The Genesis Chapter 2 says that the Lord created the cat as a balance to the dog.  Adam’s Guardian Angel complained to the Lord that Adam was getting too proud – “Lord, Adam has become filled with pride. He struts and preens like a peacock and he believes he is worthy of adoration. Dog has indeed taught him that he is loved, but no one has taught him humility.”  The Cat that Lord created would not obey Adam. And when Adam gazed into Cat’s eyes, he was reminded that he was not the supreme being. And Adam learned humility. God was pleased. And Adam was greatly improved. And Cat did not care one way or the other J  For God’s sake, why does it take a cat to teach man humility?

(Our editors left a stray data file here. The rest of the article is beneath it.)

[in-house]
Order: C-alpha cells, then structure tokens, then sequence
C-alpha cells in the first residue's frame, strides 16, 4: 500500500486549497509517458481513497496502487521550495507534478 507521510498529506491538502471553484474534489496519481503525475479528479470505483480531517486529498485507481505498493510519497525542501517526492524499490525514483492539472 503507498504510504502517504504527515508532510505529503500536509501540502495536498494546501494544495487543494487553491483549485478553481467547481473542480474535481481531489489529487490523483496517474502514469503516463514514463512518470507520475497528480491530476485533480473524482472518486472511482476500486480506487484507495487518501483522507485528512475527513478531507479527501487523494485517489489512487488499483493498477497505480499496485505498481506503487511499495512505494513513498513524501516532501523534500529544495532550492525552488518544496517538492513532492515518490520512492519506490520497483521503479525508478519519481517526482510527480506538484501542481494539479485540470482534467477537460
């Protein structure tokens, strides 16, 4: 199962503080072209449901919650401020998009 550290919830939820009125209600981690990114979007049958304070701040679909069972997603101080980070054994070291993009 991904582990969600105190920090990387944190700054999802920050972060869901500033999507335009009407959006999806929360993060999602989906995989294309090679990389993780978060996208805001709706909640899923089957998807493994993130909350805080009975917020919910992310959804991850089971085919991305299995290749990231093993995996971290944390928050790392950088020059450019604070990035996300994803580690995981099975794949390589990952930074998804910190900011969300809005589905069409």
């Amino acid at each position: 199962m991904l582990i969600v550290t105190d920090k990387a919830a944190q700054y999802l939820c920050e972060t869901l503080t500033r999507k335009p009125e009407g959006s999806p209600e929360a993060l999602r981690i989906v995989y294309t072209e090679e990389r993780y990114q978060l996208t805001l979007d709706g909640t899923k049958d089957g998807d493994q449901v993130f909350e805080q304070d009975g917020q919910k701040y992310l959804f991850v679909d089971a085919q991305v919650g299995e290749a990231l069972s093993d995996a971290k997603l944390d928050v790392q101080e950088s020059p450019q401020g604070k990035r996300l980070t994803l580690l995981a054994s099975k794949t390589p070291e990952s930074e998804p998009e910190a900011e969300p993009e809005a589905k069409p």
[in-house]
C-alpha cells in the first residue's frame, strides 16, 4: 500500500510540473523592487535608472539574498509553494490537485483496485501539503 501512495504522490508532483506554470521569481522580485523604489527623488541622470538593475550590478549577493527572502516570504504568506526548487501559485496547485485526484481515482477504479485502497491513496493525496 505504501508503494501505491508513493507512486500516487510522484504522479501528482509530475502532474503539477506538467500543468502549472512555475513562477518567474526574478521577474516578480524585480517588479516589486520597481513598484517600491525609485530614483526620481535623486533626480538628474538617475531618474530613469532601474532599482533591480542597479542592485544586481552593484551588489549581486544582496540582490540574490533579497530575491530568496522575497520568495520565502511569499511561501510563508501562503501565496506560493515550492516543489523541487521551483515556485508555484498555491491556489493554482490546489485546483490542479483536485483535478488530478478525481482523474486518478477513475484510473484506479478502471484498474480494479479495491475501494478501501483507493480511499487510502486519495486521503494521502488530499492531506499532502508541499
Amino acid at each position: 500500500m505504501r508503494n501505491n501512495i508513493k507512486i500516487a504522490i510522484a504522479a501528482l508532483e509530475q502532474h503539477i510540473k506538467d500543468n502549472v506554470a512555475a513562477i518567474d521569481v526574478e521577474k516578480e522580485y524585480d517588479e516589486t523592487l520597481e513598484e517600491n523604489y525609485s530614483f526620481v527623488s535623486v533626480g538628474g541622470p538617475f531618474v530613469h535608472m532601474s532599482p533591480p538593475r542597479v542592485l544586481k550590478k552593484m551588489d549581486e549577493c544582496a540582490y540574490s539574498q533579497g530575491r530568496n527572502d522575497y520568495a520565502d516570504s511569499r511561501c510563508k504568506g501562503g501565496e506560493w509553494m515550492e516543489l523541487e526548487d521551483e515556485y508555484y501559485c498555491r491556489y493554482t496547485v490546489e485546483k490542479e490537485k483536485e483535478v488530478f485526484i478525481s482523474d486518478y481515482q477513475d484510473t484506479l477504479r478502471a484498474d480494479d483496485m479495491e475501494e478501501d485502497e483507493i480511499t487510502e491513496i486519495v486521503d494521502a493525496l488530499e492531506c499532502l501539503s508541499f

Lord Krishna’s childhood friend, a common and poor man called Sudama called upon him at his palatial well guarded mansion, after several years.  Guards would not believe this poor, ragged man was a friend of Krishna.

Krishna the king humbly welcomes poor friend Sudama

Krishna heard of this and ran and embraced his friend and eagerly ate his favorite puffed rice dish that Sudama’s wife had sent for him.  Krishna never forgot his poor friend and treated Sudama with utmost respect and humility though he was the rich king of Dwaraka.